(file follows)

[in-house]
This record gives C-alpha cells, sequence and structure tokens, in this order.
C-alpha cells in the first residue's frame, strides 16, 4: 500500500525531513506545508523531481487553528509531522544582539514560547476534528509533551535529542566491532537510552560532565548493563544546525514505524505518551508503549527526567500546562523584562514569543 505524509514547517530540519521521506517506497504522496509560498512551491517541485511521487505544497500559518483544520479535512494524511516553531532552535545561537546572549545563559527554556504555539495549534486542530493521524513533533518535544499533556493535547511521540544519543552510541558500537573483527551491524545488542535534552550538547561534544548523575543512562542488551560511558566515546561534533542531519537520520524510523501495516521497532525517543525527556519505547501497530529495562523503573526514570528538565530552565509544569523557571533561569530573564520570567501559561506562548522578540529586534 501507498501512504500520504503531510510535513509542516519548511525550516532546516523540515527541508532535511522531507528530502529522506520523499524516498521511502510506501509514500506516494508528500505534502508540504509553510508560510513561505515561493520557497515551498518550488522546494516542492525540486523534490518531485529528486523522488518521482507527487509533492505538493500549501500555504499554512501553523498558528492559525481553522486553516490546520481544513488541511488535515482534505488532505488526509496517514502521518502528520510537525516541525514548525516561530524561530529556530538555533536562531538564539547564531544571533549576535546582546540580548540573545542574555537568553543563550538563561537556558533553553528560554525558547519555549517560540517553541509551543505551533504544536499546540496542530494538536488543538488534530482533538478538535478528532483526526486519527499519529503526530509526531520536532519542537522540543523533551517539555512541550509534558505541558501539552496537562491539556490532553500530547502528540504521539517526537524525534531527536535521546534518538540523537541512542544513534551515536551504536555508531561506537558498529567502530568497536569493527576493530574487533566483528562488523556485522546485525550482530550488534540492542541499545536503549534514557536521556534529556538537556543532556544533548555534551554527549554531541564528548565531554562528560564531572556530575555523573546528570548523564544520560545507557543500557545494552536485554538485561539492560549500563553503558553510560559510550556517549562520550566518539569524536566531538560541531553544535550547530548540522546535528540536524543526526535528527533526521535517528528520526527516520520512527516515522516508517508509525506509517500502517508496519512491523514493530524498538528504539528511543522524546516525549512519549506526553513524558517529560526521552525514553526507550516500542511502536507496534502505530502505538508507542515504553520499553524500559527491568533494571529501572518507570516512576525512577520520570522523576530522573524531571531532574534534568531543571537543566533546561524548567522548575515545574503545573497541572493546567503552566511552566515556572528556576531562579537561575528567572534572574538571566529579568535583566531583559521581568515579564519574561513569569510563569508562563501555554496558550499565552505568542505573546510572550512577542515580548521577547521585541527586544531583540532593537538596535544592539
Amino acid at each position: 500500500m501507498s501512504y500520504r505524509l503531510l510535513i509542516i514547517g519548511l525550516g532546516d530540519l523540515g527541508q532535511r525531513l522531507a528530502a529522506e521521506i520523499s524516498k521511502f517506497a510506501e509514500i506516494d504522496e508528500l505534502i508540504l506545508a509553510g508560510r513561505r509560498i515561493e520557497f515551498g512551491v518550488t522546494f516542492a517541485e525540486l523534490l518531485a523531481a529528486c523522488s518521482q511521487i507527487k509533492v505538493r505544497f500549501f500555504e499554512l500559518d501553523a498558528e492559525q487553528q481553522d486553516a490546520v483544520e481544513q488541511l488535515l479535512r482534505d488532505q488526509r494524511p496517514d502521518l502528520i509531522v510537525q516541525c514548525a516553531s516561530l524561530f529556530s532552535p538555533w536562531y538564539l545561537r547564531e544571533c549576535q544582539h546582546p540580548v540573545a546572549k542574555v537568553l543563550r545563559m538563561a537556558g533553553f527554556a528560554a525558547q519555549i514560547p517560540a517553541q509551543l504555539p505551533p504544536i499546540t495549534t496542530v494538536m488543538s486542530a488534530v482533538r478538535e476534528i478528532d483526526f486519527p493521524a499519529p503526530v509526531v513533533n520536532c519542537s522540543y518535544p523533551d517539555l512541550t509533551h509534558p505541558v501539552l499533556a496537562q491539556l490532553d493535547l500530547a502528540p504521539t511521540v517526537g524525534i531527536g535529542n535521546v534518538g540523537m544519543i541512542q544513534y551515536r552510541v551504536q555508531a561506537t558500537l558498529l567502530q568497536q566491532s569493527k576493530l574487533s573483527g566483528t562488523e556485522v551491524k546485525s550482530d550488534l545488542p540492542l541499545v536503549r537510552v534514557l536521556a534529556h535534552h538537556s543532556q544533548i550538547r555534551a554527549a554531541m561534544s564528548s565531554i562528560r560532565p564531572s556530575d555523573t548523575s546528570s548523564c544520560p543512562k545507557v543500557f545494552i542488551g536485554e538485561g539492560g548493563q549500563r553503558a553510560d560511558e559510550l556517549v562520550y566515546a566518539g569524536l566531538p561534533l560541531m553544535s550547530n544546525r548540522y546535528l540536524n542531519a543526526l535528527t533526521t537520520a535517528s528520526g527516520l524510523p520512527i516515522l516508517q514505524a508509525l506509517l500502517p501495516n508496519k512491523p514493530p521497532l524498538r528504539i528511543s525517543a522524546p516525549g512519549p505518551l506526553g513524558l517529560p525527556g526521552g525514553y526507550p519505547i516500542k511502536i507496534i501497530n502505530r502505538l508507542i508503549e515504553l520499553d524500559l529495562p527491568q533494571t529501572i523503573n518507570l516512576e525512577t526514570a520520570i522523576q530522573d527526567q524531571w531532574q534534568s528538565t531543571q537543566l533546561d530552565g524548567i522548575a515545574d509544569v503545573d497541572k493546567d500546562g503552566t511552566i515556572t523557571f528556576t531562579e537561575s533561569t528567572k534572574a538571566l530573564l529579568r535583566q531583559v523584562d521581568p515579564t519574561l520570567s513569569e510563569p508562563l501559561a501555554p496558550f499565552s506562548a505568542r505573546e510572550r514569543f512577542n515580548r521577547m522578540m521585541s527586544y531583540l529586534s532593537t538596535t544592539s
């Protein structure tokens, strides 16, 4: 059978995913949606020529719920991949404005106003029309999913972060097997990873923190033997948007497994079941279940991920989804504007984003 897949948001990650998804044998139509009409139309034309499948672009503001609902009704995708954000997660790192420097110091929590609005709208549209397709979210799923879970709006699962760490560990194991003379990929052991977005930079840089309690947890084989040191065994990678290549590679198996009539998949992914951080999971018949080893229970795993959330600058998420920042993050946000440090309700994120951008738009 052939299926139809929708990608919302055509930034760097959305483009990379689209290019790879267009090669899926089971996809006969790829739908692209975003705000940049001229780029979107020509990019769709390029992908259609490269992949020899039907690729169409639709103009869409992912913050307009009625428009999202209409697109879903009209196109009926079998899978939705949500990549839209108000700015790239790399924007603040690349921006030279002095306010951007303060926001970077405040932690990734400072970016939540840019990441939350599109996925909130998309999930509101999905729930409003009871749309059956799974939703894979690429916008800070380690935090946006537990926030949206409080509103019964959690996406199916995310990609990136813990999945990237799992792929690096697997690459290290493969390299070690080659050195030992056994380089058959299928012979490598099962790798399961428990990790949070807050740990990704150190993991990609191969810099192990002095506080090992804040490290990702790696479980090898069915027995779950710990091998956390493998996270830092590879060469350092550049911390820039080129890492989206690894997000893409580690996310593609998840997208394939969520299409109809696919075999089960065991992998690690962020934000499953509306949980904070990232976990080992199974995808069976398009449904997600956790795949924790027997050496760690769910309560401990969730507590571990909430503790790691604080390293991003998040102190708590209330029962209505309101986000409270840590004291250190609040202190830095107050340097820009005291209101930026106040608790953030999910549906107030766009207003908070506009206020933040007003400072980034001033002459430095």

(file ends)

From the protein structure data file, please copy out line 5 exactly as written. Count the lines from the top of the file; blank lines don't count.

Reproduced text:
């Protein structure tokens, strides 16, 4: 059978995913949606020529719920991949404005106003029309999913972060097997990873923190033997948007497994079941279940991920989804504007984003 897949948001990650998804044998139509009409139309034309499948672009503001609902009704995708954000997660790192420097110091929590609005709208549209397709979210799923879970709006699962760490560990194991003379990929052991977005930079840089309690947890084989040191065994990678290549590679198996009539998949992914951080999971018949080893229970795993959330600058998420920042993050946000440090309700994120951008738009 052939299926139809929708990608919302055509930034760097959305483009990379689209290019790879267009090669899926089971996809006969790829739908692209975003705000940049001229780029979107020509990019769709390029992908259609490269992949020899039907690729169409639709103009869409992912913050307009009625428009999202209409697109879903009209196109009926079998899978939705949500990549839209108000700015790239790399924007603040690349921006030279002095306010951007303060926001970077405040932690990734400072970016939540840019990441939350599109996925909130998309999930509101999905729930409003009871749309059956799974939703894979690429916008800070380690935090946006537990926030949206409080509103019964959690996406199916995310990609990136813990999945990237799992792929690096697997690459290290493969390299070690080659050195030992056994380089058959299928012979490598099962790798399961428990990790949070807050740990990704150190993991990609191969810099192990002095506080090992804040490290990702790696479980090898069915027995779950710990091998956390493998996270830092590879060469350092550049911390820039080129890492989206690894997000893409580690996310593609998840997208394939969520299409109809696919075999089960065991992998690690962020934000499953509306949980904070990232976990080992199974995808069976398009449904997600956790795949924790027997050496760690769910309560401990969730507590571990909430503790790691604080390293991003998040102190708590209330029962209505309101986000409270840590004291250190609040202190830095107050340097820009005291209101930026106040608790953030999910549906107030766009207003908070506009206020933040007003400072980034001033002459430095």